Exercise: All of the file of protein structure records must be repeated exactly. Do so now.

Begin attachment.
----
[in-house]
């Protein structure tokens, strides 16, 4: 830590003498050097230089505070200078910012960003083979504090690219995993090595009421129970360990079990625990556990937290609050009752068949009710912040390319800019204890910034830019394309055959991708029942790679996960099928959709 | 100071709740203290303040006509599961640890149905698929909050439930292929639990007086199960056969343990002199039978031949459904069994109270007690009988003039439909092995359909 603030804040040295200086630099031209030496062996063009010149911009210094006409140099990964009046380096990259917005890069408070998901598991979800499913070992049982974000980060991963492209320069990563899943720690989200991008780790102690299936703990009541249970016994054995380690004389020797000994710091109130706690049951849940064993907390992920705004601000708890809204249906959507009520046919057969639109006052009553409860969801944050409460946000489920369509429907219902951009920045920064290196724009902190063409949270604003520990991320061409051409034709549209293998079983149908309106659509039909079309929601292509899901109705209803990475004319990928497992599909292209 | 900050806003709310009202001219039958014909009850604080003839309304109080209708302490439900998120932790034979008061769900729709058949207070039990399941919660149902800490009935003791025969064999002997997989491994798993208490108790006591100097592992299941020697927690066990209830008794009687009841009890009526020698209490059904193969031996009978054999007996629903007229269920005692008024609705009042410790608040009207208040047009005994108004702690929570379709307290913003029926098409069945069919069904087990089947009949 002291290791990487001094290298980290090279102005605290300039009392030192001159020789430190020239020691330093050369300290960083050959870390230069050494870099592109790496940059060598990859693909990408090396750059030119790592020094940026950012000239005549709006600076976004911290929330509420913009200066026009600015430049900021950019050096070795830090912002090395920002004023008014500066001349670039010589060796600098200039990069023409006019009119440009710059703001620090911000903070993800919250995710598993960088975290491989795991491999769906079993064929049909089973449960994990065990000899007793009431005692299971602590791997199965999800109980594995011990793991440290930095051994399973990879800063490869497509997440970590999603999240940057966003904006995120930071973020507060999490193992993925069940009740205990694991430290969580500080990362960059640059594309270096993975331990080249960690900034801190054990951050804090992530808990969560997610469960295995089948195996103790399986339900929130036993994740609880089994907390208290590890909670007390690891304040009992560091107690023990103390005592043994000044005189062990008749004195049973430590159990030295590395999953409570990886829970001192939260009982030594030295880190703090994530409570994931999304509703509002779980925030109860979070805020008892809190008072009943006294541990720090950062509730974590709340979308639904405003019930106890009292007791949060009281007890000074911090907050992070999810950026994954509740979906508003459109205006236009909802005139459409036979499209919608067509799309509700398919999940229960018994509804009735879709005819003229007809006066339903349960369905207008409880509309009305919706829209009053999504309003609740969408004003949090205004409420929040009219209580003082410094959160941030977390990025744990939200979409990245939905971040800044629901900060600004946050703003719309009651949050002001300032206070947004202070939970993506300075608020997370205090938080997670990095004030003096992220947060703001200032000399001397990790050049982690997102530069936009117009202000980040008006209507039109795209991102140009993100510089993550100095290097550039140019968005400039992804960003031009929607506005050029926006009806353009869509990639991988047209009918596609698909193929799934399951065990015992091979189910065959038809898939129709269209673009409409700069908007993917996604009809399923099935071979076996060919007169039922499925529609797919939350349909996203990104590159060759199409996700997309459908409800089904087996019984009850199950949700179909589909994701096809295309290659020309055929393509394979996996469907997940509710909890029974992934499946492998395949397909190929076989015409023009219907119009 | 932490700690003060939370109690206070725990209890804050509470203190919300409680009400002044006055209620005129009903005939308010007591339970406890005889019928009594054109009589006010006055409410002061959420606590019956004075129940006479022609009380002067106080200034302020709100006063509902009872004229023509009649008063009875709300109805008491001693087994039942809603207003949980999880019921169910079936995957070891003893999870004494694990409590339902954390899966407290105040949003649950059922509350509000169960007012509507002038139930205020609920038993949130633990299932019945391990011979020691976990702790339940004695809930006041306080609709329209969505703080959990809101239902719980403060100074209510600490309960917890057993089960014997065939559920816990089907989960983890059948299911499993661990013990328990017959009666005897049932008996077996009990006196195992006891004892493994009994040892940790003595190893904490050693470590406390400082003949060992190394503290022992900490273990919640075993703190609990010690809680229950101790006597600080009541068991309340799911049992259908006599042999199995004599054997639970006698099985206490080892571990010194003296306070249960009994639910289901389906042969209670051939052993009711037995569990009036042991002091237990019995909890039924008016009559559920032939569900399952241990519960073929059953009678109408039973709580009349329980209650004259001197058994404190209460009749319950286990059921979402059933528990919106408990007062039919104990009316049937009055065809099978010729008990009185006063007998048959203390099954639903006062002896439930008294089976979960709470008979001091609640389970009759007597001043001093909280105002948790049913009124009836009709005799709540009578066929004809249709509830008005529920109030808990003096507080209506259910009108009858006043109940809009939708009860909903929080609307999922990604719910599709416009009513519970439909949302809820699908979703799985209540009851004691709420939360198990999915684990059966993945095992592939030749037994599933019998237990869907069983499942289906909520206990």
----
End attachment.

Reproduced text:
[in-house]
């Protein structure tokens, strides 16, 4: 830590003498050097230089505070200078910012960003083979504090690219995993090595009421129970360990079990625990556990937290609050009752068949009710912040390319800019204890910034830019394309055959991708029942790679996960099928959709 | 100071709740203290303040006509599961640890149905698929909050439930292929639990007086199960056969343990002199039978031949459904069994109270007690009988003039439909092995359909 603030804040040295200086630099031209030496062996063009010149911009210094006409140099990964009046380096990259917005890069408070998901598991979800499913070992049982974000980060991963492209320069990563899943720690989200991008780790102690299936703990009541249970016994054995380690004389020797000994710091109130706690049951849940064993907390992920705004601000708890809204249906959507009520046919057969639109006052009553409860969801944050409460946000489920369509429907219902951009920045920064290196724009902190063409949270604003520990991320061409051409034709549209293998079983149908309106659509039909079309929601292509899901109705209803990475004319990928497992599909292209 | 900050806003709310009202001219039958014909009850604080003839309304109080209708302490439900998120932790034979008061769900729709058949207070039990399941919660149902800490009935003791025969064999002997997989491994798993208490108790006591100097592992299941020697927690066990209830008794009687009841009890009526020698209490059904193969031996009978054999007996629903007229269920005692008024609705009042410790608040009207208040047009005994108004702690929570379709307290913003029926098409069945069919069904087990089947009949 002291290791990487001094290298980290090279102005605290300039009392030192001159020789430190020239020691330093050369300290960083050959870390230069050494870099592109790496940059060598990859693909990408090396750059030119790592020094940026950012000239005549709006600076976004911290929330509420913009200066026009600015430049900021950019050096070795830090912002090395920002004023008014500066001349670039010589060796600098200039990069023409006019009119440009710059703001620090911000903070993800919250995710598993960088975290491989795991491999769906079993064929049909089973449960994990065990000899007793009431005692299971602590791997199965999800109980594995011990793991440290930095051994399973990879800063490869497509997440970590999603999240940057966003904006995120930071973020507060999490193992993925069940009740205990694991430290969580500080990362960059640059594309270096993975331990080249960690900034801190054990951050804090992530808990969560997610469960295995089948195996103790399986339900929130036993994740609880089994907390208290590890909670007390690891304040009992560091107690023990103390005592043994000044005189062990008749004195049973430590159990030295590395999953409570990886829970001192939260009982030594030295880190703090994530409570994931999304509703509002779980925030109860979070805020008892809190008072009943006294541990720090950062509730974590709340979308639904405003019930106890009292007791949060009281007890000074911090907050992070999810950026994954509740979906508003459109205006236009909802005139459409036979499209919608067509799309509700398919999940229960018994509804009735879709005819003229007809006066339903349960369905207008409880509309009305919706829209009053999504309003609740969408004003949090205004409420929040009219209580003082410094959160941030977390990025744990939200979409990245939905971040800044629901900060600004946050703003719309009651949050002001300032206070947004202070939970993506300075608020997370205090938080997670990095004030003096992220947060703001200032000399001397990790050049982690997102530069936009117009202000980040008006209507039109795209991102140009993100510089993550100095290097550039140019968005400039992804960003031009929607506005050029926006009806353009869509990639991988047209009918596609698909193929799934399951065990015992091979189910065959038809898939129709269209673009409409700069908007993917996604009809399923099935071979076996060919007169039922499925529609797919939350349909996203990104590159060759199409996700997309459908409800089904087996019984009850199950949700179909589909994701096809295309290659020309055929393509394979996996469907997940509710909890029974992934499946492998395949397909190929076989015409023009219907119009 | 932490700690003060939370109690206070725990209890804050509470203190919300409680009400002044006055209620005129009903005939308010007591339970406890005889019928009594054109009589006010006055409410002061959420606590019956004075129940006479022609009380002067106080200034302020709100006063509902009872004229023509009649008063009875709300109805008491001693087994039942809603207003949980999880019921169910079936995957070891003893999870004494694990409590339902954390899966407290105040949003649950059922509350509000169960007012509507002038139930205020609920038993949130633990299932019945391990011979020691976990702790339940004695809930006041306080609709329209969505703080959990809101239902719980403060100074209510600490309960917890057993089960014997065939559920816990089907989960983890059948299911499993661990013990328990017959009666005897049932008996077996009990006196195992006891004892493994009994040892940790003595190893904490050693470590406390400082003949060992190394503290022992900490273990919640075993703190609990010690809680229950101790006597600080009541068991309340799911049992259908006599042999199995004599054997639970006698099985206490080892571990010194003296306070249960009994639910289901389906042969209670051939052993009711037995569990009036042991002091237990019995909890039924008016009559559920032939569900399952241990519960073929059953009678109408039973709580009349329980209650004259001197058994404190209460009749319950286990059921979402059933528990919106408990007062039919104990009316049937009055065809099978010729008990009185006063007998048959203390099954639903006062002896439930008294089976979960709470008979001091609640389970009759007597001043001093909280105002948790049913009124009836009709005799709540009578066929004809249709509830008005529920109030808990003096507080209506259910009108009858006043109940809009939708009860909903929080609307999922990604719910599709416009009513519970439909949302809820699908979703799985209540009851004691709420939360198990999915684990059966993945095992592939030749037994599933019998237990869907069983499942289906909520206990």